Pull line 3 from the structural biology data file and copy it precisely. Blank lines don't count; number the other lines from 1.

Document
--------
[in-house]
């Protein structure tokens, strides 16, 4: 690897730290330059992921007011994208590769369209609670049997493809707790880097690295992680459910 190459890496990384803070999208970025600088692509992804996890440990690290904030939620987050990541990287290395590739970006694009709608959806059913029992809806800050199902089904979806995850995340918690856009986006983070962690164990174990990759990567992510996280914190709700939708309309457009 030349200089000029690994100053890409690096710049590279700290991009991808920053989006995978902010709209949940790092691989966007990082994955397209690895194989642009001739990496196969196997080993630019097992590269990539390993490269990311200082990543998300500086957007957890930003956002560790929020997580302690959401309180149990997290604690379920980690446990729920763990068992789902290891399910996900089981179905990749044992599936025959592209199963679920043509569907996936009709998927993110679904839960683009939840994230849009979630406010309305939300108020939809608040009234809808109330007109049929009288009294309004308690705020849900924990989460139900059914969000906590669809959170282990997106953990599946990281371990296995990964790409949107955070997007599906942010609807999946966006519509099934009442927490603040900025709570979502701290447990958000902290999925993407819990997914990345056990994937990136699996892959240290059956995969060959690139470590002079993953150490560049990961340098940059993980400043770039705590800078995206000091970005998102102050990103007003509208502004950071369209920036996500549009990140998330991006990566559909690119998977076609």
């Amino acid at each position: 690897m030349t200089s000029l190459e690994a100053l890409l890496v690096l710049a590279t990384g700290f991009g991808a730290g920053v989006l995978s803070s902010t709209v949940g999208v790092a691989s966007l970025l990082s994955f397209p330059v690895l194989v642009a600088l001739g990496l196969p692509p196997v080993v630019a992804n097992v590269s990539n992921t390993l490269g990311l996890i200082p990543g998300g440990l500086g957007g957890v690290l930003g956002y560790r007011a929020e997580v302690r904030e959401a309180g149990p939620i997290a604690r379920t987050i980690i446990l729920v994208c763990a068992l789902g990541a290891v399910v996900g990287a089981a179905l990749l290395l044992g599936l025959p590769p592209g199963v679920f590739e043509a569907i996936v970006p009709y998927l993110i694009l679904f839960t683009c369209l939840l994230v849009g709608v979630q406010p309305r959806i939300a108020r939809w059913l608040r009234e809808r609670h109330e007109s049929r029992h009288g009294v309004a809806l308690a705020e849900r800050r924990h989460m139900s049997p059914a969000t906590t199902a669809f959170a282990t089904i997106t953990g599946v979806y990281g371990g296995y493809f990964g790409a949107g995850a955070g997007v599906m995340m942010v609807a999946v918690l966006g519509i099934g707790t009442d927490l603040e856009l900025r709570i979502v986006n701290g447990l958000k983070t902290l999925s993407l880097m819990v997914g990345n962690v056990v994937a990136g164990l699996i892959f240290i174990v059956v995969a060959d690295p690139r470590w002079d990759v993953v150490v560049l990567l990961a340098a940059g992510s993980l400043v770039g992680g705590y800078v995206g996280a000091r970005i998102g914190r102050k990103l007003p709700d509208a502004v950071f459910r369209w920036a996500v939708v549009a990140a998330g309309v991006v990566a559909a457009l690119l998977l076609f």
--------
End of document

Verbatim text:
């Amino acid at each position: 690897m030349t200089s000029l190459e690994a100053l890409l890496v690096l710049a590279t990384g700290f991009g991808a730290g920053v989006l995978s803070s902010t709209v949940g999208v790092a691989s966007l970025l990082s994955f397209p330059v690895l194989v642009a600088l001739g990496l196969p692509p196997v080993v630019a992804n097992v590269s990539n992921t390993l490269g990311l996890i200082p990543g998300g440990l500086g957007g957890v690290l930003g956002y560790r007011a929020e997580v302690r904030e959401a309180g149990p939620i997290a604690r379920t987050i980690i446990l729920v994208c763990a068992l789902g990541a290891v399910v996900g990287a089981a179905l990749l290395l044992g599936l025959p590769p592209g199963v679920f590739e043509a569907i996936v970006p009709y998927l993110i694009l679904f839960t683009c369209l939840l994230v849009g709608v979630q406010p309305r959806i939300a108020r939809w059913l608040r009234e809808r609670h109330e007109s049929r029992h009288g009294v309004a809806l308690a705020e849900r800050r924990h989460m139900s049997p059914a969000t906590t199902a669809f959170a282990t089904i997106t953990g599946v979806y990281g371990g296995y493809f990964g790409a949107g995850a955070g997007v599906m995340m942010v609807a999946v918690l966006g519509i099934g707790t009442d927490l603040e856009l900025r709570i979502v986006n701290g447990l958000k983070t902290l999925s993407l880097m819990v997914g990345n962690v056990v994937a990136g164990l699996i892959f240290i174990v059956v995969a060959d690295p690139r470590w002079d990759v993953v150490v560049l990567l990961a340098a940059g992510s993980l400043v770039g992680g705590y800078v995206g996280a000091r970005i998102g914190r102050k990103l007003p709700d509208a502004v950071f459910r369209w920036a996500v939708v549009a990140a998330g309309v991006v990566a559909a457009l690119l998977l076609f």